The purpose of this article is to describe the current state-of-the-art regarding the co-occurrence of the anxiety disorders and chronic pain. First, we describe the core characteristics of chronic pain and its co-occurrence with the anxiety disorders. Second, we review data on the prevalence of co-occurrence. Third, we describe the mutual maintenance and shared vulnerability models, both of which have been offered to explain the co-occurrence of posttraumatic stress disorder (PTSD) and chronic pain and may have applicability to various other anxiety disorders. Fourth, we provide an integrative review of available research addressing the postulates of these models specific to the mechanisms of anxiety sensitivity, selective attention to threat, and reduced threshold for alarm. We conclude with general recommendations for improving assessment and treatment of patients who present with an anxiety disorder accompanied by clinically significant pain. Given that most of the available evidence has come from studies of PTSD and chronic pain, we provide a detailed agenda for future investigation of the co-occurrence of chronic pain and other anxiety disorders.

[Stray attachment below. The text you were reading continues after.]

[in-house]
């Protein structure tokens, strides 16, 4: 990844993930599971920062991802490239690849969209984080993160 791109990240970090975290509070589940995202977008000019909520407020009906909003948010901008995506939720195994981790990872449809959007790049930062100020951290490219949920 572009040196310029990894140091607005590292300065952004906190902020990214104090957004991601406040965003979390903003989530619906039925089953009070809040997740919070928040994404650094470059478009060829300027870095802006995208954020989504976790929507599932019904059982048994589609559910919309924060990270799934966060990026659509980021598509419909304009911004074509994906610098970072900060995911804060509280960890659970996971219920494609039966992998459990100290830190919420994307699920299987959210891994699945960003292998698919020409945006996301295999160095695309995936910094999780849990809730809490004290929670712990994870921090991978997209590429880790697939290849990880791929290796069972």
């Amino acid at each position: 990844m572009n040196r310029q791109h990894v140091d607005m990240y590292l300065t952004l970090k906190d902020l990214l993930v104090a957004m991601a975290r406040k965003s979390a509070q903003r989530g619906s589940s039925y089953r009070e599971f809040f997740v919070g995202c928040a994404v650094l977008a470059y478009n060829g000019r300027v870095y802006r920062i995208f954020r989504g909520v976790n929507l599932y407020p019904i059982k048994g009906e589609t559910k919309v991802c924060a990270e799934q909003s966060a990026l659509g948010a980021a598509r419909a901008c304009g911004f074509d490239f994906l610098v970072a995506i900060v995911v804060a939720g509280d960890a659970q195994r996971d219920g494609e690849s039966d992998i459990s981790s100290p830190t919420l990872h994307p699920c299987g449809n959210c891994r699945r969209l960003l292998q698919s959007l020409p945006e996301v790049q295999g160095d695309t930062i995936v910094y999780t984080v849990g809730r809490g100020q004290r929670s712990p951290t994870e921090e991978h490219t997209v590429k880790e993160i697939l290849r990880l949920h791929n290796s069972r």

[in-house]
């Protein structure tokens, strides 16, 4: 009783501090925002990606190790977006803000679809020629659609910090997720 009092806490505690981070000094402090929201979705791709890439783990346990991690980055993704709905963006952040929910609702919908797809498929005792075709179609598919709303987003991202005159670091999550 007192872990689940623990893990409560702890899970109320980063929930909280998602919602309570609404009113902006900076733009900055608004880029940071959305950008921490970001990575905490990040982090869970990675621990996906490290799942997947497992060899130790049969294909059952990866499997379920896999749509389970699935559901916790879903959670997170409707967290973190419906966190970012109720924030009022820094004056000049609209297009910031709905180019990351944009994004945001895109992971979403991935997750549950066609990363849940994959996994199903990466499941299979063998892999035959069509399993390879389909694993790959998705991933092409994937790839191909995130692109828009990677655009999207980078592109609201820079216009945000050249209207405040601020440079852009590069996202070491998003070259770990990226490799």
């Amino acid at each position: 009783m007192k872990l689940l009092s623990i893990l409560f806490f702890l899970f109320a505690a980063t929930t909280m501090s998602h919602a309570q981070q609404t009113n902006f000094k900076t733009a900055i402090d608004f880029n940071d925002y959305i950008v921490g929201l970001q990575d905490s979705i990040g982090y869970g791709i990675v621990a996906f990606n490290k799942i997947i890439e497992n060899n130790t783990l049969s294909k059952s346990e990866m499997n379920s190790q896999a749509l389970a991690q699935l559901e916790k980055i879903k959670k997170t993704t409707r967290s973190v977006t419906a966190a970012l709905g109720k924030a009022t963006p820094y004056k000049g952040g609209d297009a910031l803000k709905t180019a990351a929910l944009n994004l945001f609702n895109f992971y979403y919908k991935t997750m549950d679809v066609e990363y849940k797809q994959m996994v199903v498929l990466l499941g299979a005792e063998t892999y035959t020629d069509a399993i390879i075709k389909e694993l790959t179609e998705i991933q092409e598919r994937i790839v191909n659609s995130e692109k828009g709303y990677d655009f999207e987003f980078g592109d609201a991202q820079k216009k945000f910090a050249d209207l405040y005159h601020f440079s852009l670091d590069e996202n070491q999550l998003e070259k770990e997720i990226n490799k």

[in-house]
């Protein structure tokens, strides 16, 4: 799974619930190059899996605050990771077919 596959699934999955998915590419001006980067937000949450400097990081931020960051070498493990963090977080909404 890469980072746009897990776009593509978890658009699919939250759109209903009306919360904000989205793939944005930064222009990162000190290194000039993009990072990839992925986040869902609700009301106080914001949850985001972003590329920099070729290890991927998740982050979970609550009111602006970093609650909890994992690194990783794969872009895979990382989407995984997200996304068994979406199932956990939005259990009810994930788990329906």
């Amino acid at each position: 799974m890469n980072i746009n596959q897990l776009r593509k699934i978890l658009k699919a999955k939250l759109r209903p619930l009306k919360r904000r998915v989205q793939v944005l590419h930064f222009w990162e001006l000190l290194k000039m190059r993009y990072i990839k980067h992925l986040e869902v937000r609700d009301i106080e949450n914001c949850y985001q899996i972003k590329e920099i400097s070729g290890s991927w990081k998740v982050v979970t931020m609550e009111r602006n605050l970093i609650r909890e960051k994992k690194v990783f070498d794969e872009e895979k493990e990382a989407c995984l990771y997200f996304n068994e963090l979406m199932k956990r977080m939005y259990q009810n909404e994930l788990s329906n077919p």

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                Author and article information

                Journal
                Physiotherapy Theory and Practice
                Physiotherapy Theory and Practice
                Informa UK Limited
                0959-3985
                1532-5040
                March 28 2018
                June 03 2019
                April 16 2018
                June 03 2019
                : 35
                : 6
                : 533-542
                Affiliations
                [1 ] Department of Physiotherapy, Instituto Federal do Rio de Janeiro (IFRJ), Rio de Janeiro, Brazil
                [2 ] Postgraduation Progam, Clinical Medicine Department, Universidade Federal do Rio de Janeiro (UFRJ), Rio de Janeiro, Brazil
                [3 ] Postgraduation Progam in Rehabilitation Sciences, Centro Universitário Augusto Motta (UNISUAM), Rio de Janeiro, Brazil
                [4 ] Department of Radiology, Universidade Federal do Rio de Janeiro (UFRJ), Rio de Janeiro, Brazil
                [5 ] Physical Therapy Department, McGill University, Montreal, Canada
                Article
                10.1080/09593985.2018.1455122
                29659315
                © 2019